Most surgeons want life support agreement before operating
NEWS IN BRIEF — Posted Dec. 31, 2012
Sixty percent of surgeons would always or sometimes refuse to operate if the patient insists on limiting life-support treatments in the event of a life-threatening complication, said a survey of more than 900 vascular, neurological and cardiothoracic surgeons, published Dec. 5 in Critical Care Medicine.
The surgeons were asked how they would deal with a scenario for a nonemergent, high-risk surgery where the patient asks to limit life support. Aside from concerns that patients would be unknowingly worsening their chance of survival, some surgeons said they were concerned about the potential negative impact on public reporting of their surgical outcomes.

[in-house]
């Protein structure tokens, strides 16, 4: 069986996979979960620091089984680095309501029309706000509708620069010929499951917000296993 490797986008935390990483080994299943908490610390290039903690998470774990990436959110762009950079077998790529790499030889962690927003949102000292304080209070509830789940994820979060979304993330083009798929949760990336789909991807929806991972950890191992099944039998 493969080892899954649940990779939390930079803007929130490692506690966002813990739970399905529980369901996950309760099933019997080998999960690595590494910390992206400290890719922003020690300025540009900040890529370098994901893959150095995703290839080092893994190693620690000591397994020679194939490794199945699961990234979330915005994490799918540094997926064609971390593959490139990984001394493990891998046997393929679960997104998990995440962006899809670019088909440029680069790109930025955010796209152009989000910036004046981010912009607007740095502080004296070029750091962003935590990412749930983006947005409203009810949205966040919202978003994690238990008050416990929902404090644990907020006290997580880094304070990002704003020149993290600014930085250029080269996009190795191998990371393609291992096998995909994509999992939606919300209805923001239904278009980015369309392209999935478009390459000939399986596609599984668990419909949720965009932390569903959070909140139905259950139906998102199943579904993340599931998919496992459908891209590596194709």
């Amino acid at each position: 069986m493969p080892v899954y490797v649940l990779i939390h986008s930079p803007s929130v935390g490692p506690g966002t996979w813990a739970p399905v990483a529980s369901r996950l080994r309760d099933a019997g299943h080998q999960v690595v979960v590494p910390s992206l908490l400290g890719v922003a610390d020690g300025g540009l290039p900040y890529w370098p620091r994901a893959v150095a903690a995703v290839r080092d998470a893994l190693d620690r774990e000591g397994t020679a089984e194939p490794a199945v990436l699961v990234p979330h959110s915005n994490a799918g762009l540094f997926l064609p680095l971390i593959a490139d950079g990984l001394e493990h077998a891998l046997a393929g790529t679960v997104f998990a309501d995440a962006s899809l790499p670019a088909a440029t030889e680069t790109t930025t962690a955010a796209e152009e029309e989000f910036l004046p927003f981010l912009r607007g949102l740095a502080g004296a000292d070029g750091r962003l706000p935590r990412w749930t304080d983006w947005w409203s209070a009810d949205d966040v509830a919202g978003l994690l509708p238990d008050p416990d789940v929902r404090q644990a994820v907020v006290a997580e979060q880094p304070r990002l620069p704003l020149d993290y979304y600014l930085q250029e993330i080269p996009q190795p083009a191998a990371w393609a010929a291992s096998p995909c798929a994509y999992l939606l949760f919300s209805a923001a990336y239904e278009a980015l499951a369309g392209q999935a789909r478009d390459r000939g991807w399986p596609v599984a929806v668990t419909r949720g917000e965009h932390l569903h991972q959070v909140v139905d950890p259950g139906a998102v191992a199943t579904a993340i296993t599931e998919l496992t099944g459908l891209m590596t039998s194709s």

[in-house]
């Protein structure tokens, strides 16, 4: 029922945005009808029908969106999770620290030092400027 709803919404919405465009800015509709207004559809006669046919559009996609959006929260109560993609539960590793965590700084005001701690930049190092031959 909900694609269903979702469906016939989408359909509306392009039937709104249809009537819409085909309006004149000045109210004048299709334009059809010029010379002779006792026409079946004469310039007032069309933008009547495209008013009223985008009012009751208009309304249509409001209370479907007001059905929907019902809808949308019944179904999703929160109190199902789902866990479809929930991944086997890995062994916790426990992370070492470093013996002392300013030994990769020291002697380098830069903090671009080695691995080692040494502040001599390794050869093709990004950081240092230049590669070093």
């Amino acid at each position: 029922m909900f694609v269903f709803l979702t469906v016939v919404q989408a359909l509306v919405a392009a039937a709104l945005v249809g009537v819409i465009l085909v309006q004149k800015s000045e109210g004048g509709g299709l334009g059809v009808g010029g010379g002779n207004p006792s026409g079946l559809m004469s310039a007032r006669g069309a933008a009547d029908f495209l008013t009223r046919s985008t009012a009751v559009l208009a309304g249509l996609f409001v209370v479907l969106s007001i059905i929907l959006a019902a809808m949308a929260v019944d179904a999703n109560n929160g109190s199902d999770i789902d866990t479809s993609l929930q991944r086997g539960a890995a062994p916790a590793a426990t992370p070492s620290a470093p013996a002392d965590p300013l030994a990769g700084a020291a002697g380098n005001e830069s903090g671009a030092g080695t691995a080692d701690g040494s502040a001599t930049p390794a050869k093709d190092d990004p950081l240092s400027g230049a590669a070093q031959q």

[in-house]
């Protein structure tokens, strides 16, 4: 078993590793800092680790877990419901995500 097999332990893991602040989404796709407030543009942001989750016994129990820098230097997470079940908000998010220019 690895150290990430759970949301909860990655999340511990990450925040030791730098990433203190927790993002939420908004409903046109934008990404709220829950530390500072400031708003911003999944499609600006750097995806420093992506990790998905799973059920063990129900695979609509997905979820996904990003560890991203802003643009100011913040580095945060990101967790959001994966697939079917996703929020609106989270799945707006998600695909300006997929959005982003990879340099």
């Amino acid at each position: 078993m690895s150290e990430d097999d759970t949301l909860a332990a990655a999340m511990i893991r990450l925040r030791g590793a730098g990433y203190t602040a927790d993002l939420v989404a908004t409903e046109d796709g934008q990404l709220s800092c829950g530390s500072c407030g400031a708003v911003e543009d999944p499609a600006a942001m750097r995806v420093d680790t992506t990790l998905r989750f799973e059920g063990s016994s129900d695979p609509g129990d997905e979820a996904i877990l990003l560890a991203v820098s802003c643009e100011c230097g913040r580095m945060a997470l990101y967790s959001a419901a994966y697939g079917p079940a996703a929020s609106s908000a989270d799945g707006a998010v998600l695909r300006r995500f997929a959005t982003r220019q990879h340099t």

Nearly three-quarters of surgeons said they would negotiate with patients about a time period to allow life-support treatment after surgery, after which it would be discontinued. Nearly 30% said they would tell the patient they could not honor the patients’ request to limit life support, and 20% said they would create a formal contract with the patient on life-support limitations, said the study (link).